A Book of Golden Deeds.

By Charlotte M Yonge

Printed: Circa 1870

Publisher: Blackie & Son. London

Dimensions 13 × 19 × 3 cm

Language: English

Size (cminches): 13 x 19 x 3

Condition: Very good  (See explanation of ratings)

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Item information


Red cloth binding with cream design and gilt title on the spine.

  • F.B.A. provides an in-depth photographic presentation of this item to stimulate your feeling and touch. More traditional book descriptions are immediately available. 

A collection of classical stories, compiled and adapted by the (anonymous) author who is actually Charlotte M. Yonge. Still a very profound work.

Charlotte Mary Yonge (1823–1901) was an English novelist, who wrote in the service of the church. Her abundant books helped to spread the influence of the Oxford Movement and show her keen interest in matters of public health and sanitation.

Yonge began writing in 1848 and published in her long life about 160 works, chiefly novels. Her first commercial success, The Heir of Redclyffe (1853), provided the funding to put the schooner Southern Cross into service on behalf of George Selwyn. Similar charitable works were done with the profits from later novels. Yonge was also a founder and editor for 40 years of The Monthly Packet, a magazine founded in 1851, with a varied readership, but targeted at British Anglican girls, though in later years it turned to a somewhat wider readership).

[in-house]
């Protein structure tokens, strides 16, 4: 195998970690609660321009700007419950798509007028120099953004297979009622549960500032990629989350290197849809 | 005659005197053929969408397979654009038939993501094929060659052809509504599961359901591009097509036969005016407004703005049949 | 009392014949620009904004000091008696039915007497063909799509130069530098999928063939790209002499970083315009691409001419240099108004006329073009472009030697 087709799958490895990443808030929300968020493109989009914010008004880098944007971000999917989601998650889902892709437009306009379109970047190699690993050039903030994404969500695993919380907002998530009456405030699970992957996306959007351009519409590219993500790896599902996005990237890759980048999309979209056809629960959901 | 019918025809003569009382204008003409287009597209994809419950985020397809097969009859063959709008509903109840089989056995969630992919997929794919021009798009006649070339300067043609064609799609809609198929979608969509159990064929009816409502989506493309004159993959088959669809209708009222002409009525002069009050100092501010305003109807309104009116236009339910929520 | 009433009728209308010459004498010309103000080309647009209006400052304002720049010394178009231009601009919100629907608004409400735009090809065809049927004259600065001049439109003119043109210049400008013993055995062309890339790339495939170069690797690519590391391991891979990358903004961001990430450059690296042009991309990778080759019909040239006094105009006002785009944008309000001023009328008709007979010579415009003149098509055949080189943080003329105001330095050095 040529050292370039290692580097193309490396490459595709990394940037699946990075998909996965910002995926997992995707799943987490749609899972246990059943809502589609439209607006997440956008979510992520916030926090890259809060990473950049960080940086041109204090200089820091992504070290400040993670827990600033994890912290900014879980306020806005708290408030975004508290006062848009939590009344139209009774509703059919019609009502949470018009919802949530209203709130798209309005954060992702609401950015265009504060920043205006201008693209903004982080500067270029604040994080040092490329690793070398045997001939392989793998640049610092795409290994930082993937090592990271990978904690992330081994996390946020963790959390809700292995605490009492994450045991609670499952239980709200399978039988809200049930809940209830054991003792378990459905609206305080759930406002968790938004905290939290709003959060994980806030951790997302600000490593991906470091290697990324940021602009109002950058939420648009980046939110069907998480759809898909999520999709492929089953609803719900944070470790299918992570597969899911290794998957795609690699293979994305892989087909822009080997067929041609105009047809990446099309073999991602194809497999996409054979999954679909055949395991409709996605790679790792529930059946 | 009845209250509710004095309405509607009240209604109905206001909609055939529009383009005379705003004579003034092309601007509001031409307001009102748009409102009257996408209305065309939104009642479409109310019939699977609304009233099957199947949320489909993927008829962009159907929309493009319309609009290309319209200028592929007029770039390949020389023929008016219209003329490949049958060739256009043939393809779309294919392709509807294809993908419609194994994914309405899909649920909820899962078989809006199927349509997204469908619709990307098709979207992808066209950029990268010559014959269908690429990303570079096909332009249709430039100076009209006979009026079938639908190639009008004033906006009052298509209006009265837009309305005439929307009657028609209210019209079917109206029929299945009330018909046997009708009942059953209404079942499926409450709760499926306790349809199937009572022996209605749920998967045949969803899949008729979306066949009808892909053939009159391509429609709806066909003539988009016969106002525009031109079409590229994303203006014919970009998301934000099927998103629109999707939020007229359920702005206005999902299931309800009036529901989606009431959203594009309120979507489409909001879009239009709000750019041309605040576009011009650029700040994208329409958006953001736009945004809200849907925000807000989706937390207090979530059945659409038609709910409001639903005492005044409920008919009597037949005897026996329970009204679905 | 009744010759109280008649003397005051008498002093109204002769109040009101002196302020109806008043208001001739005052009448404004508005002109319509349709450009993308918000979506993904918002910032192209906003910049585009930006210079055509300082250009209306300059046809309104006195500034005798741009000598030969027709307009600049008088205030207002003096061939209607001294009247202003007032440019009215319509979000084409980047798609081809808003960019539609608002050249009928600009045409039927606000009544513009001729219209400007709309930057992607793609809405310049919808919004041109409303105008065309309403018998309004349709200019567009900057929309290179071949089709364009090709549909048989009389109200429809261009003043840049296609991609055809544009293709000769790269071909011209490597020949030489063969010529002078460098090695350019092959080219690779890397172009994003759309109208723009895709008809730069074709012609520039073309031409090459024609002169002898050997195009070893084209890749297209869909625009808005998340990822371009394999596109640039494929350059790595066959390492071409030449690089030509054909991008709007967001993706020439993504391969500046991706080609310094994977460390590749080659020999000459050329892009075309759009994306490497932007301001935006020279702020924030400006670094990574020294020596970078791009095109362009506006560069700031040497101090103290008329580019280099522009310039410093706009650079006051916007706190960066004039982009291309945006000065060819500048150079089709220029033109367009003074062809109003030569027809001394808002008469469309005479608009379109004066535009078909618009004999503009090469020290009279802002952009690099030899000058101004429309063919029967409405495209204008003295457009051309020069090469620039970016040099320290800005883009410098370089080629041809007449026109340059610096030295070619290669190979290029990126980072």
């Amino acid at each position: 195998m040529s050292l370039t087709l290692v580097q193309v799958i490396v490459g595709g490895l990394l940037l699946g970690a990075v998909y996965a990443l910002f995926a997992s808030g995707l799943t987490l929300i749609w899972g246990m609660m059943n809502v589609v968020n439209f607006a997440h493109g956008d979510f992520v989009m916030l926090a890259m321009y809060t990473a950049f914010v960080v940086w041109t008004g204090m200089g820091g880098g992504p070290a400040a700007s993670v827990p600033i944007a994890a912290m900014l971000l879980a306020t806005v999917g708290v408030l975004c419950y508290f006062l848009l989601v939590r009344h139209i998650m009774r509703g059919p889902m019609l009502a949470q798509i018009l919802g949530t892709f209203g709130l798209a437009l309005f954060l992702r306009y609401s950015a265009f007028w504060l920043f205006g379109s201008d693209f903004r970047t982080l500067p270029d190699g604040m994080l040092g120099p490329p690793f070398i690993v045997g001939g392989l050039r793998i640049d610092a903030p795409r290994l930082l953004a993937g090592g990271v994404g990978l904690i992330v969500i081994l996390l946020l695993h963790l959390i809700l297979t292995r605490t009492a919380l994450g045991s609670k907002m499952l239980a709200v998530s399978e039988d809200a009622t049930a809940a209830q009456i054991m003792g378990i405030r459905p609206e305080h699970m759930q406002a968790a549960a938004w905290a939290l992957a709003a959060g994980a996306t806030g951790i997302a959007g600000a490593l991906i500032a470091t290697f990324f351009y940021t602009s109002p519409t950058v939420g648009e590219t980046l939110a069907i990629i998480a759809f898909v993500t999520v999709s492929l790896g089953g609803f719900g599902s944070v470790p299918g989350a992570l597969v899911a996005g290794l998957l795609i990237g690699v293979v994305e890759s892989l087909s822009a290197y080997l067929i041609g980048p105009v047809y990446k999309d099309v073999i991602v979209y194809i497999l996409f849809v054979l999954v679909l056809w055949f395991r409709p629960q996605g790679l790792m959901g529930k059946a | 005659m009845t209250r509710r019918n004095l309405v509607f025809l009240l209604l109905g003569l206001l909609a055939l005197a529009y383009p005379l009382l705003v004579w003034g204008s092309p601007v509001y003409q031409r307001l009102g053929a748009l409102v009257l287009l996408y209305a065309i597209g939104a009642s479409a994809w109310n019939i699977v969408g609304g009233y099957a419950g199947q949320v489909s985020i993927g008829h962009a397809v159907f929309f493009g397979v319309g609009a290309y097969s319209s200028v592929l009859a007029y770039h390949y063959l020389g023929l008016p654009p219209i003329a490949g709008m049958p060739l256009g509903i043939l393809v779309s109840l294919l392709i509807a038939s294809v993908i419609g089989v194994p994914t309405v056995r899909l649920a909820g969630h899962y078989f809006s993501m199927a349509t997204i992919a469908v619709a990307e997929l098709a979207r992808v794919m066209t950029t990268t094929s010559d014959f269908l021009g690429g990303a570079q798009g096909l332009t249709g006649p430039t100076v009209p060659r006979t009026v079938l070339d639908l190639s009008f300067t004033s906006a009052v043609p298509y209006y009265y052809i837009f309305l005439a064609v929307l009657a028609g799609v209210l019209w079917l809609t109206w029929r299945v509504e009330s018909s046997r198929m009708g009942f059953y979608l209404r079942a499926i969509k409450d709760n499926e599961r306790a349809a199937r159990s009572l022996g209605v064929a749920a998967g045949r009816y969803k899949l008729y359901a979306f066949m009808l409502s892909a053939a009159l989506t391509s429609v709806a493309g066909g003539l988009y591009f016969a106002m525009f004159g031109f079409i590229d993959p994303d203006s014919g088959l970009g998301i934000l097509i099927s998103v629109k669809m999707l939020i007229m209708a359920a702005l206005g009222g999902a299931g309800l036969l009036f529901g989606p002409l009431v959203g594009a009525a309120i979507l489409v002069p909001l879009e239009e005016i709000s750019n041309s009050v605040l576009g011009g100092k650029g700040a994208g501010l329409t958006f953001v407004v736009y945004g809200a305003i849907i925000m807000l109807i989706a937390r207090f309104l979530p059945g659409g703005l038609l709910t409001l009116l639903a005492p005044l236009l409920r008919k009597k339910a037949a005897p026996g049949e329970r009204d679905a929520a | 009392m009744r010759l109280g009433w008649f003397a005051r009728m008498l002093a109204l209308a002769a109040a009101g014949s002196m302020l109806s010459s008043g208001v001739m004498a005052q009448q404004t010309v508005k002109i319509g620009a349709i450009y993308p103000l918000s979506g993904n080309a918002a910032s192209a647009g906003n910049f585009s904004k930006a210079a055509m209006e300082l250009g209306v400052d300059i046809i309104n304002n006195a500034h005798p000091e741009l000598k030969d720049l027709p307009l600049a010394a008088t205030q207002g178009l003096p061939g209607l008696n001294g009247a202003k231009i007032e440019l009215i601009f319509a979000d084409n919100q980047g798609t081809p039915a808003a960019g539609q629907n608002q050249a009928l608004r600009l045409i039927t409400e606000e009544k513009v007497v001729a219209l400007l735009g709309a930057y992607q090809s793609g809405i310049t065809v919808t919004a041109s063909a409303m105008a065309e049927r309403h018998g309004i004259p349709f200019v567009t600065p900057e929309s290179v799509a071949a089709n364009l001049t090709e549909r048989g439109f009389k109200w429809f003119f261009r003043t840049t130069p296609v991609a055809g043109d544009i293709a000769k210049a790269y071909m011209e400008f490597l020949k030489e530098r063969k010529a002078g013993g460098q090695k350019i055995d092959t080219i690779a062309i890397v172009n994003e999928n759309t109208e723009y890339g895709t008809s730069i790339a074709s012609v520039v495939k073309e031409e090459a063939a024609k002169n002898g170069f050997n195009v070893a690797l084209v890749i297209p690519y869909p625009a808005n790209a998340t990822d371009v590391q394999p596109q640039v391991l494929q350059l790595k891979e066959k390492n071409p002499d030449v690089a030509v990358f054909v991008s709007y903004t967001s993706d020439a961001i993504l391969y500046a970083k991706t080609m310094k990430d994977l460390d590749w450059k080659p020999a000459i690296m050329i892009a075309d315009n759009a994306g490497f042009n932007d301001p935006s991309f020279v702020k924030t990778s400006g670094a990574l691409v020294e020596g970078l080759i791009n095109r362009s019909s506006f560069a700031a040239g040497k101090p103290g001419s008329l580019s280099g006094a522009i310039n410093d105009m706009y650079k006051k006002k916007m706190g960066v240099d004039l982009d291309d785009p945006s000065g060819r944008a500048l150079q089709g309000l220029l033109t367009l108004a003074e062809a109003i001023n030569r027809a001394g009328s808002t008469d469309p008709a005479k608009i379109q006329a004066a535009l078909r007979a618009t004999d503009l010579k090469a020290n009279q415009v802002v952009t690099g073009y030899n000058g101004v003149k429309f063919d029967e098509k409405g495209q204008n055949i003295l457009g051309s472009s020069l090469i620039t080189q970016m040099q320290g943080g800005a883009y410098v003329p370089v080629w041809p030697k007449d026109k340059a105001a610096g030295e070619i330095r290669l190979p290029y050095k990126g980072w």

Charlotte Mary Yonge later in life

Among her other well-known works are Heartsease, and The Daisy Chain. A Book of Golden Deeds is a collection of true stories of courage and self-sacrifice. Other titles were Cameos from English History, Life of John Coleridge Patteson: Missionary Bishop of the Melanesian Islands, and Hannah More. Her History of Christian Names was described as “the first serious attempt at tackling the subject” and as the standard work on names in the preface to the first edition of Betty Withycombe’s The Oxford Dictionary of English Christian Names (1944).

Around 1859 Yonge created a literary group of younger girl cousins, to write essays and gain advice from Yonge on their writing. Together they created a private magazine, The Barnacle, which continued until about 1871. This was valuable as they may have belonged to the last generation of girls educated at home. Her goddaughter, Alice Mary Coleridge, contributed as “Gurgoyle” to the first issue, drawing the covers and contributing translations, articles and verses.

Yonge’s personal example and influence on her goddaughter Alice Mary Coleridge were formative in her zeal for women’s education, leading indirectly to the foundation of Abbots Bromley School for Girls.

After Yonge’s death, her friend, assistant and collaborator, Christabel Coleridge, published the biographical Charlotte Mary Yonge: her Life and Letters (1903).

The Oxford Movement was a movement of high church members of the Church of England which began in the 1830s and eventually developed into Anglo-Catholicism. The movement, whose original devotees were mostly associated with the University of Oxford, argued for the reinstatement of some older Christian traditions of faith and their inclusion into Anglican liturgy and theology. They thought of Anglicanism as one of three branches of the “one, holy, catholic, and apostolic” Christian church. Many key participants subsequently converted to Roman Catholicism.

The movement’s philosophy was known as Tractarianism after its series of publications, the Tracts for the Times, published from 1833 to 1841. Tractarians were also disparagingly referred to as “Newmanites” (before 1845) and “Puseyites” (after 1845) after two prominent Tractarians, John Henry Newman and Edward Bouverie Pusey. Other well-known Tractarians included John Keble, Charles Marriott, Richard Froude, Robert Wilberforce, Isaac Williams and William Palmer. All except Williams and Palmer were fellows of Oriel College, Oxford.

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